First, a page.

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The Right to Rock

Suhy, Silvergold & Alvarado -- Tessellations


New Jersey based jazz rock power trio Suhy, Silvergold & Alvarado have released an amazing album of eclectic tunes that speak to my instrumentalist heart. Yes, this is ostensibly a metal site, but interestingly guitarist Ray Suhy has been playing rock and metal for years, including playing with East Of The Wall (I've mentioned before how this band seems to be some sort of musical nexus, with the various members of having seeded other bands I've raved about on this site) for a few. The man has chops. His playing is deft and confident, belying the years spent studying the finesse and creativity of masters like Coltrane. He can comp like a champ - Special Cadence is a wonderful seven minute jazz excursion that had me practically smelling the smoke-filled club it evokes - then turn around and rip like a demon - Temporal Landrons recalls the melodic shred of Shawn Lane without letting homage veer into soulless mimicry.


Rolando Alvarado's bass work is masterful, be it the satisfying timbre of plucking the double bass through jazzy tunes like Special Cadence, or the nimble rhythymic understructure he weaves like a spider on tracks like Malachite Dream. The East of the Wall connection here is his avant-metal trio El Drugstore, which featured guitarist Kevin Conway and drummer Seth Rheam, both of the former.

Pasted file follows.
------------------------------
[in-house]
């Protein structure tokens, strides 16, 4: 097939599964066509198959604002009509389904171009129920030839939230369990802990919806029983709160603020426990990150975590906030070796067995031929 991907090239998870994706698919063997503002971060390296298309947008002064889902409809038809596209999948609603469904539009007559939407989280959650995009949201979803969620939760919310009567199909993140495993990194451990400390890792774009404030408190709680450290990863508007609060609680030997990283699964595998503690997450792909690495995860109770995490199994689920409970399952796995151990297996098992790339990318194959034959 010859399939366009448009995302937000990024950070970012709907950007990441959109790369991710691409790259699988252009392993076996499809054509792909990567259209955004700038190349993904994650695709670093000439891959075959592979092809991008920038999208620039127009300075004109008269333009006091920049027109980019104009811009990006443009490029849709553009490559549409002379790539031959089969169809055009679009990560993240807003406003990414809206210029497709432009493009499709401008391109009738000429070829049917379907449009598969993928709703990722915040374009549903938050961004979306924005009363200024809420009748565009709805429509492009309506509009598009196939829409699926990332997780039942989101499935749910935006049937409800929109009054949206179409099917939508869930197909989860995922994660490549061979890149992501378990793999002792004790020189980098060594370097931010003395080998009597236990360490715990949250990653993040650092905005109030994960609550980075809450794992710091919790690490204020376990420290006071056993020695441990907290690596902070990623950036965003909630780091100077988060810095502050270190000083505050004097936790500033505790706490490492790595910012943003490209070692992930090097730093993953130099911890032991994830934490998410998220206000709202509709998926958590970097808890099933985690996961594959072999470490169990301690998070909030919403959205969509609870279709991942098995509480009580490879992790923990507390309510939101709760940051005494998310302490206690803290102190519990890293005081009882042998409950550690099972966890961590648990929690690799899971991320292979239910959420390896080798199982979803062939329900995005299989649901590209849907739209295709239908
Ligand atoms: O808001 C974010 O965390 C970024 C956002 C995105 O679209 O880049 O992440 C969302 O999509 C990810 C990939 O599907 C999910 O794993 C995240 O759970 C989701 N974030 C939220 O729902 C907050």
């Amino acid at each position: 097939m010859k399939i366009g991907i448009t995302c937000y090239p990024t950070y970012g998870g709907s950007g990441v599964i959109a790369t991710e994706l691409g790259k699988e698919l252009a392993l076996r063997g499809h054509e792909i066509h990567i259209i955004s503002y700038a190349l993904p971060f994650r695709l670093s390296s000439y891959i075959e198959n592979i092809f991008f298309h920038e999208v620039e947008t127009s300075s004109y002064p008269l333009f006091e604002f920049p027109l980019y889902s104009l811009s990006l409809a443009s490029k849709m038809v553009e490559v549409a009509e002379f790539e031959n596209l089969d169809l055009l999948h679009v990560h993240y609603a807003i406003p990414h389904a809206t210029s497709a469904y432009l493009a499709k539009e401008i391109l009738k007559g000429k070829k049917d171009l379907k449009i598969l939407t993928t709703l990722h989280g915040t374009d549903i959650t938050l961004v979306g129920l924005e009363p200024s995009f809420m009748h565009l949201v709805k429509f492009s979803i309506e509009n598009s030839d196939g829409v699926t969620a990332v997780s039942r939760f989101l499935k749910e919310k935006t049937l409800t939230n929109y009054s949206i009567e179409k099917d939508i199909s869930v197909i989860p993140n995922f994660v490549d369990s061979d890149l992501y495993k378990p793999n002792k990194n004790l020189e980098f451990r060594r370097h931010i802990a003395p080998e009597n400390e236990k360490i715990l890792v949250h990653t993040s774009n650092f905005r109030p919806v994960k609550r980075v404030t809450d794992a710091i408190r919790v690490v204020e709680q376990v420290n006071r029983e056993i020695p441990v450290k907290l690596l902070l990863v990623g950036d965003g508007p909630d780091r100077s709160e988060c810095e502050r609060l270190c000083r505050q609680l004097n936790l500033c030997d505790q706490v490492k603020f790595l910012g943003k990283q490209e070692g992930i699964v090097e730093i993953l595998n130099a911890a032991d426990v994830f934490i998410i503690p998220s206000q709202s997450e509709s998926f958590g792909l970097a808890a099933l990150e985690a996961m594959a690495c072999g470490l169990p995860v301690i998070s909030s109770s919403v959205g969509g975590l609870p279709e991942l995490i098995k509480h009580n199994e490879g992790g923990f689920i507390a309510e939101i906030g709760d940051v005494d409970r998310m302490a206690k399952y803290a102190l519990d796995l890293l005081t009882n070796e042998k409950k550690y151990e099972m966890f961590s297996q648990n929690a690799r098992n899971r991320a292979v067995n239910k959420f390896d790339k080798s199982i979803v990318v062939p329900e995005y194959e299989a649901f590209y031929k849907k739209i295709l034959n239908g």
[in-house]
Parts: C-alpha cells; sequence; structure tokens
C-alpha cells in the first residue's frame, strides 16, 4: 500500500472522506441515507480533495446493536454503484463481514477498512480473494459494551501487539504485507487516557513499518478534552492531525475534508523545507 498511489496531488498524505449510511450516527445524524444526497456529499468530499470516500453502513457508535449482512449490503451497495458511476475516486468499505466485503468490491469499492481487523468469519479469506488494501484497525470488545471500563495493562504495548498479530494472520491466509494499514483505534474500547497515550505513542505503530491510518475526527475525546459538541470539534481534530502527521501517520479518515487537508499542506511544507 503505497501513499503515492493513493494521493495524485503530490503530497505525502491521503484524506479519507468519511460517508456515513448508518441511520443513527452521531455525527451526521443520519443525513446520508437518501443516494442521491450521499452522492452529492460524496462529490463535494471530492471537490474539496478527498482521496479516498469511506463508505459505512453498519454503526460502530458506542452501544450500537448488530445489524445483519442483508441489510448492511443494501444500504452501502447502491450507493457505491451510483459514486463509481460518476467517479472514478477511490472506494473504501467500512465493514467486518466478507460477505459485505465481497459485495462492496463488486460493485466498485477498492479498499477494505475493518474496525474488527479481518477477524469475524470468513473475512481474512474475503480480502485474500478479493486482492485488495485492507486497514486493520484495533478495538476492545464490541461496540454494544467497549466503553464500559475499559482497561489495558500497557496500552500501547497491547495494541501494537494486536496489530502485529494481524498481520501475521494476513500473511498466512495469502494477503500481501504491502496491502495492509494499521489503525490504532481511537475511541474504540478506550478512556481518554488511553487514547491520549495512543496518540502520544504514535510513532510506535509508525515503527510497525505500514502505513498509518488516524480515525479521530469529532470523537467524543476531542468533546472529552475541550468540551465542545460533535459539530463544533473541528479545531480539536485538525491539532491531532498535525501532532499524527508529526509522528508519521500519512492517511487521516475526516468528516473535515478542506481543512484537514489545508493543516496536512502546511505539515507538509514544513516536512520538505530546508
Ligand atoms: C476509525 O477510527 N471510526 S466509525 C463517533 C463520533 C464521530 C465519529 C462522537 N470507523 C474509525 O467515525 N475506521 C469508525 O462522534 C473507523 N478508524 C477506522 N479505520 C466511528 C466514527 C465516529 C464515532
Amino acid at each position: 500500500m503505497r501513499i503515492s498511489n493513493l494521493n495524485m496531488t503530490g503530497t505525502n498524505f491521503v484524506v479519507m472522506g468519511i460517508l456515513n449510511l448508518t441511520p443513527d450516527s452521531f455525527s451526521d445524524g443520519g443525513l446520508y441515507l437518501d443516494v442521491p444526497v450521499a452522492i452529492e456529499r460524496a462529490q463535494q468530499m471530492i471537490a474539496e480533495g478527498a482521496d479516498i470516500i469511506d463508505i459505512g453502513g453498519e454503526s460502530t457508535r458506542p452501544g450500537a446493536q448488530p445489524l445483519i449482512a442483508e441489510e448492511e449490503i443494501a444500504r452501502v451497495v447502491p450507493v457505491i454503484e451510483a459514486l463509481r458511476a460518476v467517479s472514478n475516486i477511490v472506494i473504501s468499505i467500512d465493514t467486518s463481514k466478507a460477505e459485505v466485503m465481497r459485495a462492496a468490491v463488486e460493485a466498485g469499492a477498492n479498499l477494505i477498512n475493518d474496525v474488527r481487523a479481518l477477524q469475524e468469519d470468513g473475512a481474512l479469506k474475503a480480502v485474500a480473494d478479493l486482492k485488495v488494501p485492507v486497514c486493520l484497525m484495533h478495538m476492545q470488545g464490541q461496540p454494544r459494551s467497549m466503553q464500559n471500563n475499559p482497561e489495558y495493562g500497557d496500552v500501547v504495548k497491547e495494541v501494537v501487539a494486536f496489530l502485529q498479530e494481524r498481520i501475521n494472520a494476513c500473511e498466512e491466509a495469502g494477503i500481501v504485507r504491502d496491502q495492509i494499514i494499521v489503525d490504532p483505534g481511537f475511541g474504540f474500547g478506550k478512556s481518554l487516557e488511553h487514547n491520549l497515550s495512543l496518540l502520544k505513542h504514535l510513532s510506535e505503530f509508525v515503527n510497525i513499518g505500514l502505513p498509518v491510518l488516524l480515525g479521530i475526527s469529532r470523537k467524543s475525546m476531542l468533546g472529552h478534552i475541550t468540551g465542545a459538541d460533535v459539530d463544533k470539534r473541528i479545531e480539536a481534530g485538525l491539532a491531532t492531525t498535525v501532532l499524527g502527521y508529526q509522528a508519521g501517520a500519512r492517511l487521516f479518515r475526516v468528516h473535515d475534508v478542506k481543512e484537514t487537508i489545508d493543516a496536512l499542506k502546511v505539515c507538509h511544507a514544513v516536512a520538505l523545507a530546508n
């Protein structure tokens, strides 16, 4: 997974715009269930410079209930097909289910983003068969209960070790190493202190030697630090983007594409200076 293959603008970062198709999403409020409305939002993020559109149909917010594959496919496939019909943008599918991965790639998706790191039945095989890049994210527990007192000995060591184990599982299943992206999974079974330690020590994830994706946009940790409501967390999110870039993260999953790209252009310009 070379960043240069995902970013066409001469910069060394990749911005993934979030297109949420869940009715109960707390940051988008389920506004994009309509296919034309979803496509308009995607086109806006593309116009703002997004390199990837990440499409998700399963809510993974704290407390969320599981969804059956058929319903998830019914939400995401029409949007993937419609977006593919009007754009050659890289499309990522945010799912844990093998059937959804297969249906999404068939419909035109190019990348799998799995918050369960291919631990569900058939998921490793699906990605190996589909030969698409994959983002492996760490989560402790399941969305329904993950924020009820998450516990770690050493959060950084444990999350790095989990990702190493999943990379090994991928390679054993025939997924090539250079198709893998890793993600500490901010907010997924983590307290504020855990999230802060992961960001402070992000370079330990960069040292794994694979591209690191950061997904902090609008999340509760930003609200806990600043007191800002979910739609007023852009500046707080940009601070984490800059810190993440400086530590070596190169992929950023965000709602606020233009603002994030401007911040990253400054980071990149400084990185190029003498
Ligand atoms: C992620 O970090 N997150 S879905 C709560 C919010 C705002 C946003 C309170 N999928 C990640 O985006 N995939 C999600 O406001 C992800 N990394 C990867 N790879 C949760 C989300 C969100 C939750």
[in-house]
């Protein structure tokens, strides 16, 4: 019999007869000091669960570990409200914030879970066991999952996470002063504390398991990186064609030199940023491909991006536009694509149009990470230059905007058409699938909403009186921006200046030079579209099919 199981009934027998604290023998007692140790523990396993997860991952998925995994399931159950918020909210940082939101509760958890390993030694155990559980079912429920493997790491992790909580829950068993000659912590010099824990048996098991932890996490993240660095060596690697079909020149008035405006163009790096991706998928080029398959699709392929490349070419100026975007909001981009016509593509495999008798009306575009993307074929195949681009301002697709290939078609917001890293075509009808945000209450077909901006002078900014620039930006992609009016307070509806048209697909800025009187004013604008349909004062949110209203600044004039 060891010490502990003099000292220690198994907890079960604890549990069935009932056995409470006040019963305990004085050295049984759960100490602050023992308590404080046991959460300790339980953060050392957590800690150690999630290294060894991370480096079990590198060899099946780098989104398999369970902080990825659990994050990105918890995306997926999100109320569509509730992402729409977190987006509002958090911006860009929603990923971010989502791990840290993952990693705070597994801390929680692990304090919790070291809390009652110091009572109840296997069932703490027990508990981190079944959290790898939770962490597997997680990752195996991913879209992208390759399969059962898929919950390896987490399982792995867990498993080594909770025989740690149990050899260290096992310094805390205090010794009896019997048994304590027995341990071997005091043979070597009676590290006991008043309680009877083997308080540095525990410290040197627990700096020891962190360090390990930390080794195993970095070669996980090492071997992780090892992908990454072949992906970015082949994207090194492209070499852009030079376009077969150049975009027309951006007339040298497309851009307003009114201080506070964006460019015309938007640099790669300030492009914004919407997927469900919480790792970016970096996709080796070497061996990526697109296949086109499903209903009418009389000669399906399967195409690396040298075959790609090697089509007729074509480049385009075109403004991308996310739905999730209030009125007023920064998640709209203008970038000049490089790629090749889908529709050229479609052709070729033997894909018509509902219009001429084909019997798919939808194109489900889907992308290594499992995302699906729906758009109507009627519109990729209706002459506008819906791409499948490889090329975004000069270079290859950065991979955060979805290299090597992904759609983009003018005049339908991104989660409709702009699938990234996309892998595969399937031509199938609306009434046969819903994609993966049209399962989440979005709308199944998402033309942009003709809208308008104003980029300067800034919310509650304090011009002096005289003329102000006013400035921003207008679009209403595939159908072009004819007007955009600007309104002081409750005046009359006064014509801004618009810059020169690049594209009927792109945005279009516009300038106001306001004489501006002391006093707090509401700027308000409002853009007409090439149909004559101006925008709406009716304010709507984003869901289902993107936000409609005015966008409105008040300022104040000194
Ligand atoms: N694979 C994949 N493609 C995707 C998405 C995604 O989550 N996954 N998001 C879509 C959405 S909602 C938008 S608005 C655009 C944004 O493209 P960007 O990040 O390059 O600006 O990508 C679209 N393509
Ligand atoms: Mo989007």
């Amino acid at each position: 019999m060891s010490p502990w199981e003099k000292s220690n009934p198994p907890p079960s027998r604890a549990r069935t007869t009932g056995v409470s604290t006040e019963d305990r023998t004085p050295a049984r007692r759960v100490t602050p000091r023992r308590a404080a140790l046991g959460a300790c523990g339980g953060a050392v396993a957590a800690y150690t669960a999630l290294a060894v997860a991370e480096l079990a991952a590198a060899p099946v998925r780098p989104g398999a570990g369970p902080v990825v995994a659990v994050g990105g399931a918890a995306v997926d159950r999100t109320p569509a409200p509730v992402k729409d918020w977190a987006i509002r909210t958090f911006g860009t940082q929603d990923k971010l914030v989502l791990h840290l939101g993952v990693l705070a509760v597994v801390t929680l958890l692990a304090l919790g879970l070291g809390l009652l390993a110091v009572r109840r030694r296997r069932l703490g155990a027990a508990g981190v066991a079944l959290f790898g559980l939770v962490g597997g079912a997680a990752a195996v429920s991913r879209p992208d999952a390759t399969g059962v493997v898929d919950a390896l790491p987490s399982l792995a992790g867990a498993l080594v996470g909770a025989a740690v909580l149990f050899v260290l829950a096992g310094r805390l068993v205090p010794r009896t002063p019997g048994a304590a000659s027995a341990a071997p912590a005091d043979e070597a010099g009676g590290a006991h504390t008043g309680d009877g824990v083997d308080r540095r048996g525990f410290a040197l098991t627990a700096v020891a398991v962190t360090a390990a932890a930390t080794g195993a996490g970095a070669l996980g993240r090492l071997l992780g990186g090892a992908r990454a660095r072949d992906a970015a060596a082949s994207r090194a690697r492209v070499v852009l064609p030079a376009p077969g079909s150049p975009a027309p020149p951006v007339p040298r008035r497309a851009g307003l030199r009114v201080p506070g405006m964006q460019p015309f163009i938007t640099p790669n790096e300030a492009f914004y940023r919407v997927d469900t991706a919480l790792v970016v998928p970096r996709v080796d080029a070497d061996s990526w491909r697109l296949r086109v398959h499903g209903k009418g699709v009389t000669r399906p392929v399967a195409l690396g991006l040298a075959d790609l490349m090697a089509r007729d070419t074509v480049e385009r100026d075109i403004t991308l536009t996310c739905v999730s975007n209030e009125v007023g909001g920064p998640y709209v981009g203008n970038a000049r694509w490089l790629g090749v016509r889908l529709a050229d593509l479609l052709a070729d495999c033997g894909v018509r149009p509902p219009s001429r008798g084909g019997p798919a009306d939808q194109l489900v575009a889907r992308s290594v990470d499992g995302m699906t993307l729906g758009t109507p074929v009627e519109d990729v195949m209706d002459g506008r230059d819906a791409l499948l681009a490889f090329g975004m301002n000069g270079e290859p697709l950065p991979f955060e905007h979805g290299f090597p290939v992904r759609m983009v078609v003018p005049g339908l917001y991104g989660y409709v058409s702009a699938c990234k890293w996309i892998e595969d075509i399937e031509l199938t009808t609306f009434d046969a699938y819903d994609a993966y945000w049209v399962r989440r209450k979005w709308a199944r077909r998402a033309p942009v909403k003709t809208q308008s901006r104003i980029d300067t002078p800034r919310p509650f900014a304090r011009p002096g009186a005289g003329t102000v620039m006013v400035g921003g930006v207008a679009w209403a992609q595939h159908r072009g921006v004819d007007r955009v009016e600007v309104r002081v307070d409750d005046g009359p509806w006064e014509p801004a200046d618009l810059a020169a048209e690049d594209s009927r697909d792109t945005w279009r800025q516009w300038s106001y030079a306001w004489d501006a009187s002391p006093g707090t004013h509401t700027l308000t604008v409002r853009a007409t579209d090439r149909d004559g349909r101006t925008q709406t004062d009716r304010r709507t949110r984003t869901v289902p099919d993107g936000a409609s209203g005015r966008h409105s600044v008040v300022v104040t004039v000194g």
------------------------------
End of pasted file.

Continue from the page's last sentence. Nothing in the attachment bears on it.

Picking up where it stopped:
Which brings us to the most amazing member of all, drummer Alex Silvergold, who after only playing drums for the last 7 years is merely [a jaw-dropping] 16 years old. Be it his youth, his extraordinary dedication - or both, his high-energy playing is most impressive. I don't doubt many will be monitoring his career which probably won't even begin slowing down 'til maybe around 2065 (Crimeny!).


The Bottom Line: This New Jersey-based jazz-rock trio is jam-packed with talent and promise. The creative force of its virtuosi is evident on a debut many would hope to achieve just once in their entire careers. This is the real deal, folks.


Rating: 4 Horns Up (Out of 4!)


Genghis can't stop watching these guys jam on YouTube...

Suhy, Silvergold & Alvarado -- Tessellations
Complementary Angles


At its best, fusion is a true emulsion of its component genres. It can turn staunch jazz traditionalists into blues-rock appreciators, no-nonsense funk fans into soprano sax worshippers and make a tune in 17/8 seem totally danceable. In other words, it’s much easier to accomplish in theory than in practice. On Tessellations, though, Suhy, Silvergold & Alvarado come as close to the ideal as is humanly possible.